Your wetsuit increases buoyancy, helps keep you warm and can even make your swim that much easier, so the least you can do is look after it. If you do it can last for several seasons; if you don’t you may be back in the shop, having kicked yourself for not fixing that tiny tear when you first noticed it. The neoprene material most wetsuits are made of is temperamental, so it needs care and attention.
After every swim, hand-wash your suit in cold water as soon as you can. Hot water will affect its flexibility. Wetsuits are also not designed to work with chemicals so bleach and other household washing products are a no-no. Dry it inside out.
If you feel the need to rid your suit of whiffs, you can purchase wetsuit shampoo from most wetsuit retailers. Try not to pee in your wetsuit – the urine will damage the neoprene and leave a nasty stink. And please don’t wash it in the washing machine.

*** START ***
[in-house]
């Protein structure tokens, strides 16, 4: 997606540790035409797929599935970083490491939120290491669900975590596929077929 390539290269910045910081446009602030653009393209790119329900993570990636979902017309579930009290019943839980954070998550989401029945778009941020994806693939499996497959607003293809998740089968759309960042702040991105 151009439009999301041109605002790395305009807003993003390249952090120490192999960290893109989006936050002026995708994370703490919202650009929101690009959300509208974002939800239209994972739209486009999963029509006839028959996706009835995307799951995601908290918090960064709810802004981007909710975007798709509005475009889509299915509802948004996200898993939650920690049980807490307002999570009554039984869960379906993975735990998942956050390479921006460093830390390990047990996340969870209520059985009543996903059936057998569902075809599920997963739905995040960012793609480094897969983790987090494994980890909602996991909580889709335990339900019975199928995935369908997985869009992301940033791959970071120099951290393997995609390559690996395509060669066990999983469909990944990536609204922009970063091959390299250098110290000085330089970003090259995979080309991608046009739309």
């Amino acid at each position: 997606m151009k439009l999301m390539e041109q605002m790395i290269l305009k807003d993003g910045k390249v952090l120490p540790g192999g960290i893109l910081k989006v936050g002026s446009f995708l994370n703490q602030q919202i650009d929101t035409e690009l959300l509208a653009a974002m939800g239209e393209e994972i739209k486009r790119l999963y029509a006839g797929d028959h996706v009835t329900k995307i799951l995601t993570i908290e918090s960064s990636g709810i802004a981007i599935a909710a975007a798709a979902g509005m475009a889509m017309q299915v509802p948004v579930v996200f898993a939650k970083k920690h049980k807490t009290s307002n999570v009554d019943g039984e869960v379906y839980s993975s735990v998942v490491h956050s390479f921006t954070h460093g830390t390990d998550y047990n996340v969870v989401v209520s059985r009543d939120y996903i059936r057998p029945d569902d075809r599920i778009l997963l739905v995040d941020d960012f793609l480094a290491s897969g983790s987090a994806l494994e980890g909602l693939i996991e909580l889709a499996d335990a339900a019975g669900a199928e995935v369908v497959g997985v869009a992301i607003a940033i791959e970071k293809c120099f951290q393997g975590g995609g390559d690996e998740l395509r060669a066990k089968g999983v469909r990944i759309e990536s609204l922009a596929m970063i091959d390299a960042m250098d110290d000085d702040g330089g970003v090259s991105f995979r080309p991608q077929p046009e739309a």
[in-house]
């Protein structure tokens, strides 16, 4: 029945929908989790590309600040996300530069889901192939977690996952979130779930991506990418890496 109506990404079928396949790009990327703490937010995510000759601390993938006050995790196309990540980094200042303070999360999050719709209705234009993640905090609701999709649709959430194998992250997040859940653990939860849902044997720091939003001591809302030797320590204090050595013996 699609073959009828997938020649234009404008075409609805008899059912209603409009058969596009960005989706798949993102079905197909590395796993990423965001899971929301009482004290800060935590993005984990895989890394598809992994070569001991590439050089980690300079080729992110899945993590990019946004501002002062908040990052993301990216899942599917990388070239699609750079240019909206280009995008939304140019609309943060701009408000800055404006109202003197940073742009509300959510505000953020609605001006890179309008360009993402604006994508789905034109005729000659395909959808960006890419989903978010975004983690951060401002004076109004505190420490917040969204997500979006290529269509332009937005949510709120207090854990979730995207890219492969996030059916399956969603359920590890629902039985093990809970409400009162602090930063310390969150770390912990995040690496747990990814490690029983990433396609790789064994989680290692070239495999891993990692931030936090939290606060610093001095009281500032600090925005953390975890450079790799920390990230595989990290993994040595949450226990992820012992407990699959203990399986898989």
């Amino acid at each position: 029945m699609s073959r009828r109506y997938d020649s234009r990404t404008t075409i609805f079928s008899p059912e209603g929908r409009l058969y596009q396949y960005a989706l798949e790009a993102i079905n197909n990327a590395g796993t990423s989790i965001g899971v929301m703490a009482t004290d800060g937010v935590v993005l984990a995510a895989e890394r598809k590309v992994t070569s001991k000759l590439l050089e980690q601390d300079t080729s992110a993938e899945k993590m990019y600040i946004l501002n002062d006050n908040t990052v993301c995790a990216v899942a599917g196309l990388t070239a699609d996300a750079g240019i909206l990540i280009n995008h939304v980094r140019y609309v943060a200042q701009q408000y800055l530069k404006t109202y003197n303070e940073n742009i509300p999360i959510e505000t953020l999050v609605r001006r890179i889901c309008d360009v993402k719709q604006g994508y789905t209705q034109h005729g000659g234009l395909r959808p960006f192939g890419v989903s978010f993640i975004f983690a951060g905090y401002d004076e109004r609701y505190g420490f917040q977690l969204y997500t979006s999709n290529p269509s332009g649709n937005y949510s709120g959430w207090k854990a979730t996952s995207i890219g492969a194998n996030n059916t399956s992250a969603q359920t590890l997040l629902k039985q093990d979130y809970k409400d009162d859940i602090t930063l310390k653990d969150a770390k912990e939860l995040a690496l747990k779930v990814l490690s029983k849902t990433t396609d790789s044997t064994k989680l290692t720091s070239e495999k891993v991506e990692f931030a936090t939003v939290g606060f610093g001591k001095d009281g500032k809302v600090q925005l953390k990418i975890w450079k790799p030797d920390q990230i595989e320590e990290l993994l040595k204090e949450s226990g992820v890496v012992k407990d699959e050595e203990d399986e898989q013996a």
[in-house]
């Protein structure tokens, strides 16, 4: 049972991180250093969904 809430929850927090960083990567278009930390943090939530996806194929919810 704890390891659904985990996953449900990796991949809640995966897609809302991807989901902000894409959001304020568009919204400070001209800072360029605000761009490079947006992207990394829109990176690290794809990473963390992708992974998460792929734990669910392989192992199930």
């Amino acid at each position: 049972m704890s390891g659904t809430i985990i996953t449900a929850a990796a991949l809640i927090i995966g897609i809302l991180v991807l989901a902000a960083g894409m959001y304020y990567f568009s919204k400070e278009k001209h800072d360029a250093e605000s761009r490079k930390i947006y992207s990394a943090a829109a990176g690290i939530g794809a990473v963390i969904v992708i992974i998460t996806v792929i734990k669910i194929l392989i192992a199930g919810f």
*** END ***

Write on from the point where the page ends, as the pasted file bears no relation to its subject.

Your wetsuit won’t appreciate being roughly folded, heaped, stretched or dumped in a corner. To keep it in good shape, lay the wetsuit on a flat surface, or hang it on a padded hanger. Try to store your suit inside out when it isn’t being used, to keep the outside layer flexible. This will also protect it from sunlight, which neoprene does not appreciate.
Don’t store it in a plastic bag, because this is just the environment bacteria love. Bacteria means smells.
You can use a little beeswax or special wetsuit lube on the zip, to prevent it from snagging the material. Never, ever use petroleum jelly. Doing so will probably damage the material, and having caused the damage, you probably won’t get any sympathy and you certainly won’t be offered a refund from your friendly wetsuit retailer.
Putting it on
Limit the need for repairs by ensuring you don’t wear rings, watches or other pieces of jewellery that might snag and damage your wetsuit when pulling it on. Keeping your nails short is a good idea but if you’re in love with your talons, be careful.
Repair Your Wetsuit in Four Easy Steps